TABS: Brick-and-mortar still VMS king as e-commerce grows
New data from TABS Analytics has clocked the vitamins, mineral and supplement’s latest sales increased at $500 million, or 3% in the past year. The gains to the $14 billion market, driven by sales increases on Amazon.com and at Walmart stores, also were bolstered by gains in sales to occasional VMS consumers, according to the 11th Annual Vitamin Study.
Though e-commerce made gains, Walmart’s brick-and-mortar sales were in the pole position, and the Bentonville, Ark.-based retailer also picked up a solid amount of online shoppers. Roughly 39% of survey respondents said they bought a VMS product at Walmart, up 7% from last year, while Amazon saw 10% of respondents say they bought their vitamins from the e-tailer.
“Walmart continues to hold its leadership position in VMS sales at its brick and mortar stores, and it is showing online growth while Amazon remains at the top and continues to extend is lead in the e-commerce space,” said Kurt Jetta, president and founder of TABS Analytics. “These trends counter conventional wisdom that online sales are coming at the expense of purchases in physical stores. These two types of outlets do not need to be mutually exclusive; rather they both can continue to grow sales with the right approach to marketing and product mix.”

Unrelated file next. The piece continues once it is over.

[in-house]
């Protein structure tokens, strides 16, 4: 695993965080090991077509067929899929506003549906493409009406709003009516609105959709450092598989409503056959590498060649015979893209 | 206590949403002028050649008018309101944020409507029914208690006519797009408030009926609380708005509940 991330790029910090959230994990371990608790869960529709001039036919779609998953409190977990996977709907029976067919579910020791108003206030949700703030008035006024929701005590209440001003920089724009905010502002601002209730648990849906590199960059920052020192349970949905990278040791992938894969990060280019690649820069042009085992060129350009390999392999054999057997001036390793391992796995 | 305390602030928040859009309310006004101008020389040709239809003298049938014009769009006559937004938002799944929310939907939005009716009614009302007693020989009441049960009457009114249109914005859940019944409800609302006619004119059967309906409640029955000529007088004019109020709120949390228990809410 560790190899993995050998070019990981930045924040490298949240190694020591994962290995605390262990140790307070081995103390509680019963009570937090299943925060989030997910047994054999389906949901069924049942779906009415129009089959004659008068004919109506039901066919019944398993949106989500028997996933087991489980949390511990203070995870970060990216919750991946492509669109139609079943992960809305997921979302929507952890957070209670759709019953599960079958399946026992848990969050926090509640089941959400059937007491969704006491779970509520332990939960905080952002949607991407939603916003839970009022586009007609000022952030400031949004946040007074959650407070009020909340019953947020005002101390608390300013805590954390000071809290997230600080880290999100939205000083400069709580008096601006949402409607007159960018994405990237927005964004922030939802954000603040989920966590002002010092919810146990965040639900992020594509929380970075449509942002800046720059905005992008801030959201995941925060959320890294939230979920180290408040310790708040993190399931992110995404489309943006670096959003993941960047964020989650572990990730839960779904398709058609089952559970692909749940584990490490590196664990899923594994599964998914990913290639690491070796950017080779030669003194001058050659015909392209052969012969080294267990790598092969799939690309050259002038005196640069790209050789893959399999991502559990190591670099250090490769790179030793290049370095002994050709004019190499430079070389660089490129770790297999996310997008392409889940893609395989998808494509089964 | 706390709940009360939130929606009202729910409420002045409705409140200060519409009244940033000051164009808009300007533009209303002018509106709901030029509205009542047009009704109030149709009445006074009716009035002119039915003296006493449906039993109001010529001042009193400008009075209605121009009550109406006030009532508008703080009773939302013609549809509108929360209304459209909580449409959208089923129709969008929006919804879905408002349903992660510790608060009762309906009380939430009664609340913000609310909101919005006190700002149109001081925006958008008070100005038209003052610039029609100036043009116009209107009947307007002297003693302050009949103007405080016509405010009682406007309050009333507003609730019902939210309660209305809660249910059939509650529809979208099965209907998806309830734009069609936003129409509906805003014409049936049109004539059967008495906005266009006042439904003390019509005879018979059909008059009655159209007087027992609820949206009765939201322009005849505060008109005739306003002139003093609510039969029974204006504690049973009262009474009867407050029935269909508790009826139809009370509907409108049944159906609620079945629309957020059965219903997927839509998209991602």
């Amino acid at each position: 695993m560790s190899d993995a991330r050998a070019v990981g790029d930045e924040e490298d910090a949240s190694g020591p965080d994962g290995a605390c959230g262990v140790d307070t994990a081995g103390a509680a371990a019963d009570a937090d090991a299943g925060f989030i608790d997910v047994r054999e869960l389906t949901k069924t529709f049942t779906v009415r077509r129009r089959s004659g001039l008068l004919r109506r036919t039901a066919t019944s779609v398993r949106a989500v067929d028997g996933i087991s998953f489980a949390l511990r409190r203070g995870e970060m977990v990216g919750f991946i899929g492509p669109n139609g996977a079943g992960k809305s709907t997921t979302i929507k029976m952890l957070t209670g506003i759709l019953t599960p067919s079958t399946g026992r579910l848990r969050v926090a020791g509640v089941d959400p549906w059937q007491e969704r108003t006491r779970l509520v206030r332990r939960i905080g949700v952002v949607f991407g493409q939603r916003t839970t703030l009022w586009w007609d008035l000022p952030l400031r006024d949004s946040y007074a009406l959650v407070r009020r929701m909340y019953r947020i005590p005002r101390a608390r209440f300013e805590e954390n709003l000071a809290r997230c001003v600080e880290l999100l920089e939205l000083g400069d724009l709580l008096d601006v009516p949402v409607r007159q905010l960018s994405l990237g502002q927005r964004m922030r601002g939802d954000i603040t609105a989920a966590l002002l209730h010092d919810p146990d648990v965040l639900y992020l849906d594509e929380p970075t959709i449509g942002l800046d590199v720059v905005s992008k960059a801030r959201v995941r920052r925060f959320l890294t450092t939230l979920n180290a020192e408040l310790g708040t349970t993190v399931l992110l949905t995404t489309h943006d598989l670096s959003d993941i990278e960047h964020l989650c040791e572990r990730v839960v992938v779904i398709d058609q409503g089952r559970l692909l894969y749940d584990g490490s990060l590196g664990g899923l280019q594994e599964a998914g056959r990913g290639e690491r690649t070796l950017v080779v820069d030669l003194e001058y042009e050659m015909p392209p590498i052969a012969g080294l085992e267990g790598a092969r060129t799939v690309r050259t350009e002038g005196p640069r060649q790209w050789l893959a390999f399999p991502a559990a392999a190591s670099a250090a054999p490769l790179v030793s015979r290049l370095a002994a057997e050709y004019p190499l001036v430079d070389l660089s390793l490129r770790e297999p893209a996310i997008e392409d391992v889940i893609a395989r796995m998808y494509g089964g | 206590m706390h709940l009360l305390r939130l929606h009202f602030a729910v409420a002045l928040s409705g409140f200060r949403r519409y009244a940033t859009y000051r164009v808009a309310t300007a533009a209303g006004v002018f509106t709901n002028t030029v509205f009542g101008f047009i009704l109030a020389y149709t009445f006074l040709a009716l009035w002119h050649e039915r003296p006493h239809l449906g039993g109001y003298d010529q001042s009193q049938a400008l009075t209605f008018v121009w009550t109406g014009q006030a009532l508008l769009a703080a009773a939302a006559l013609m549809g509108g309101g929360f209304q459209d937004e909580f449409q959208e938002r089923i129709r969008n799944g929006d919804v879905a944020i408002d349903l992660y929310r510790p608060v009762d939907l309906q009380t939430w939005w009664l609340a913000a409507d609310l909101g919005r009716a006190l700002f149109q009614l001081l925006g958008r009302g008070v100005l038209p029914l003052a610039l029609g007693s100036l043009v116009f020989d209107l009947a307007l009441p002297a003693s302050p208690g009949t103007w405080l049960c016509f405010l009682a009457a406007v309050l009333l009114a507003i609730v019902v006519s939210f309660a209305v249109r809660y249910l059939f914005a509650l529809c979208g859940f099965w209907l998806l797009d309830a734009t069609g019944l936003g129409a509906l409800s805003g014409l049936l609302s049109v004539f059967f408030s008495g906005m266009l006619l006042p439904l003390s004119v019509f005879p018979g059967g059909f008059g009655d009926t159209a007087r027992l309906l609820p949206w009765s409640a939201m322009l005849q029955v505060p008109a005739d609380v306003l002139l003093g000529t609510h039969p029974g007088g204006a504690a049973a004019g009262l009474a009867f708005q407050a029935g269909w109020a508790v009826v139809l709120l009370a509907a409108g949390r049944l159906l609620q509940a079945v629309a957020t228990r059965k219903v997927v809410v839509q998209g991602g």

From a channel perspective, food retailers saw gains, making up 18% of the market, as such specialty stores as GNC and Vitamin Shoppe remained static. Losing share were club stores and the natural food channel TABS said. Penetration also increased in the past year, hitting 78% in 2018, with most growth attributable to the 2% increase in shoppers who purchase 1-to-2 product types. Though purchasing by women 55 years old and older dipped 9%, TABS said that was offset by an increase in purchases from men across age groups.
Products seeing growth are adult multivitamins, vitamins B and D and niche products. In particular, gender-specific launches helped grow multivitamin penetration to 55% from 48% last year. Melatonin also was a driver among niche products. Declining in popularity are fish oil and calcium, with fish oil’s penetration dropping to 22% in 2018 and calcium penetration hitting 17% after remaining steady for two years.
“Analyzing more than a decade’s worth of data, the VMS market is showing the classic characteristics of a mature category and I expect that mass market and eCommerce will continue to expand, at the expense of specialty retailers,” Jetta said. “In fact, specialty outlets are under duress in other sectors such as baby, sporting goods, and books. Looking ahead, we expect growth of about 4 percent to 5 percent between 2019 and 2021, but this could increase depending on inflationary pressures, which are highly likely over the next 12-24 months.”
To read the TABS VMS white paper, click here.
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